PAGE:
Today, we return to the subject of gold stocks.
We celebrate, we pat ourselves on the back, and we urge caution.
What goes up…
Proably the best investment feeling in the world…
When gold stocks are moving, boy do they move. And when you are on the right side of the trade, there’s probably no better feeling in investing. The last month has been positively stellar. I want it to go on forever. You probably do too.
But I have to counsel caution. Prices can go down as well as up!
My first observation is that the rally in gold stocks has been led by the large caps. In the broader scheme of things that is good sign. In a bull market, you want to see money flowing into the seniors first, before the small caps – the exploration companies and the developers – go bananas towards the end of a cycle.
So from a “is this a new bull market or just a rally from oversold levels?” perspective, this is healthy action.
But the seniors, as measured by the HUI index, have gone from 100 to 157 in two weeks. That is some move! This is large-cap stocks we are talking here, not some volatile small cap that has just hit the bullseye with its drill bit.
If you are on the long side, my counsel is to take some profits or to move up your stop losses. Those are the kind of gains that you don’t want to give back – and they can be given back very quickly.
If your perspective is much more long term, you might want to leave more on the table. Fair enough. But 50% in two weeks! Heck, take that profit and you can take the rest of the year off.
Don’t forget what happened last year. Gold and gold stocks did something very similar. A double bottom followed by a monster bounce. The HUI hit 150 in December 2014; before the end of January it was at 211. Come March, it was back at 154.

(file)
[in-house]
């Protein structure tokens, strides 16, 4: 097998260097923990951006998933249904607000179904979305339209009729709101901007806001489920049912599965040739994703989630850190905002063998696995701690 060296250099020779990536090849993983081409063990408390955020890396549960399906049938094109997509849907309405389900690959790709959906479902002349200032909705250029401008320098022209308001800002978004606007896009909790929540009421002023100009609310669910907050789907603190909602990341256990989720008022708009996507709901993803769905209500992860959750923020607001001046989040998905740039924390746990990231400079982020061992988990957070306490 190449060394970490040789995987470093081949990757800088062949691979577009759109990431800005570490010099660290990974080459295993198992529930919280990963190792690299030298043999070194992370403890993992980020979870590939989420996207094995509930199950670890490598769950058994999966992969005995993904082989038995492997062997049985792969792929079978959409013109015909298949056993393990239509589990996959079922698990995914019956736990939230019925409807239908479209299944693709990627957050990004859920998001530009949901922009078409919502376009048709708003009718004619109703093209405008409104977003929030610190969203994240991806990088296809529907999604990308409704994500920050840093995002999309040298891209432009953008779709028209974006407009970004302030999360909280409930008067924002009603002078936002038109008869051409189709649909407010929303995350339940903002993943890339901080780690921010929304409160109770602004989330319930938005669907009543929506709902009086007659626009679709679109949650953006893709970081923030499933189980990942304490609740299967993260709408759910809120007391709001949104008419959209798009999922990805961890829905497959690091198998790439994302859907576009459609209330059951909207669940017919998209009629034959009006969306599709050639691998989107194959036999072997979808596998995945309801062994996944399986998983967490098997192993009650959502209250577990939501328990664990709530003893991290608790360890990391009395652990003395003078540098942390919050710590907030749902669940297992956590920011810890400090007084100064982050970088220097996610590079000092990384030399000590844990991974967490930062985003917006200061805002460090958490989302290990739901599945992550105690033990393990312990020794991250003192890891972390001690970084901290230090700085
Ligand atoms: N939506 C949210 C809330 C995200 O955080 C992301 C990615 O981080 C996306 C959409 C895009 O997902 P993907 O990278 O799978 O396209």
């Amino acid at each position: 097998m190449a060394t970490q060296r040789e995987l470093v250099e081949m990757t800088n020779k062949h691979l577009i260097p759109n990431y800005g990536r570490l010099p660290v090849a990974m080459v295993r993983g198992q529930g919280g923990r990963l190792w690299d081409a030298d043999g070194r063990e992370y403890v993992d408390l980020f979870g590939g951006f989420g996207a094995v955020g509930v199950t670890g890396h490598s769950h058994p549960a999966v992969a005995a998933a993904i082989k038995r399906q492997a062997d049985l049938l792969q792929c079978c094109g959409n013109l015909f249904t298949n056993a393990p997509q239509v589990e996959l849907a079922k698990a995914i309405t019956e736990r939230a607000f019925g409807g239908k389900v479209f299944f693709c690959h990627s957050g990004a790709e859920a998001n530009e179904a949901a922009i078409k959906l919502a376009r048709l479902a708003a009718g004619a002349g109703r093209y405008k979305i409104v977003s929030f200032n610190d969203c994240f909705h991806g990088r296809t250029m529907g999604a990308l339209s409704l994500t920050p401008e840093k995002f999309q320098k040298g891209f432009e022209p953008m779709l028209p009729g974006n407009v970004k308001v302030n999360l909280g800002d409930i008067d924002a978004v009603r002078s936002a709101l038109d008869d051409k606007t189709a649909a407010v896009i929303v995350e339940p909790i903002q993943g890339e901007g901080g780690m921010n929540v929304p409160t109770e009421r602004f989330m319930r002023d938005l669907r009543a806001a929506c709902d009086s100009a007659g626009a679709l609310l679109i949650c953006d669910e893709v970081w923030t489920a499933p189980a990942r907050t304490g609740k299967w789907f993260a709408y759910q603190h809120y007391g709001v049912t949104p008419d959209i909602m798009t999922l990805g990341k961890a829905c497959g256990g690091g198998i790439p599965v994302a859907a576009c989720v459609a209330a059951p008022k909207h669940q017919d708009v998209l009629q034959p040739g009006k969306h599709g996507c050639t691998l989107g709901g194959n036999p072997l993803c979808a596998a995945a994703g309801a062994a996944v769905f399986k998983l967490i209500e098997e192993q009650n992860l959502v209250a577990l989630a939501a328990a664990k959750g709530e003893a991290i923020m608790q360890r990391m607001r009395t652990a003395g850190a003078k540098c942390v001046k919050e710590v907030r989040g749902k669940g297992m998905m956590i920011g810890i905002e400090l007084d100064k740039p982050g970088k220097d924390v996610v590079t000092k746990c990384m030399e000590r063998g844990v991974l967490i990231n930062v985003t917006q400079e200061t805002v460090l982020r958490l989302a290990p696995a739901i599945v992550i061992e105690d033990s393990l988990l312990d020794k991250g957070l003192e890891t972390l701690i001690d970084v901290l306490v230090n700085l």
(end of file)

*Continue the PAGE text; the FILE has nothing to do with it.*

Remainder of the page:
A February/March sell-off in gold stocks is so common it has a name – the curse of PDAC. PDAC is one of the world’s biggest mining conferences. It takes place each year in Toronto in early March. And, for some reason, you always seem to get a sell-off just before.
The same goes for gold, by the way. I would be very wary about buying here. Of course, if you’re taking a long-term view that gold is going above $1,500 an ounce over the next three years, with gold stocks rising at the same time, then you should keep your positions. I’m not selling any of my physical gold.
But if your horizon is shorter, I would consider lightening up a little, moving up stops, locking in some profits and so on.
Of course, gold’s now going to pull back 5%, then rally another 25% and make me look like a fool. It has a habit of doing that. This is just one writer’s opinion.
I’ve been asked to cover some of my tips from my MoneyWeek magazine cover story back in October. I’ll do a more detailed update for subscribers, but for now I’ll mention Randgold Resources (LSE: RRS), which was my pick of the seniors. That’s now at three-year highs of 6,000p. It’s rallied by more than 50%. (If you’re not already a subscriber to MoneyWeek, I’d suggest you sign up now).
Gold stocks are overbought right now, though we’ve probably seen the low
This will probably come back and bite me, but I return to the main theme of this piece. Gold and gold stocks are both extremely overbought by most technical measures.
This may just be a bounce from oversold levels. It may be the beginning of a new bull market. I’m not sure – it’s too early to know. My hunch is that we’ve seen the low for gold stocks, but that doesn’t mean they can’t fall from here.
Similarly, stockmarkets are oversold. Every time I start to think markets are going to rally, the relentless selling pressure seems to come back in. Particularly amongst the tech stocks – the patterns look awful. (Did you follow me into shorting Netflix, by the way? That’s been another beauty.)
Whether it’s the action in Deutsche Bank, or the unfolding new subprime that is oil bonds and the repatriation of Saudi sovereign wealth fund investments, there’s a lot of leverage that is unwinding badly.
So maybe this really is the big one we’ve all been waiting for, the one they’ve been putting off for years – 2008 mark II. Maybe the Dow-gold ratio is going back to 1:1.
It could be – and, if it is, I’ve got plenty of physical gold, some long-term positions, some special situations, and I will benefit.
But I can’t help taking the slightly more sober view that when something is overextended, that it’s a good time to lock in some profit, move up some stops and get ready for the next opportunity.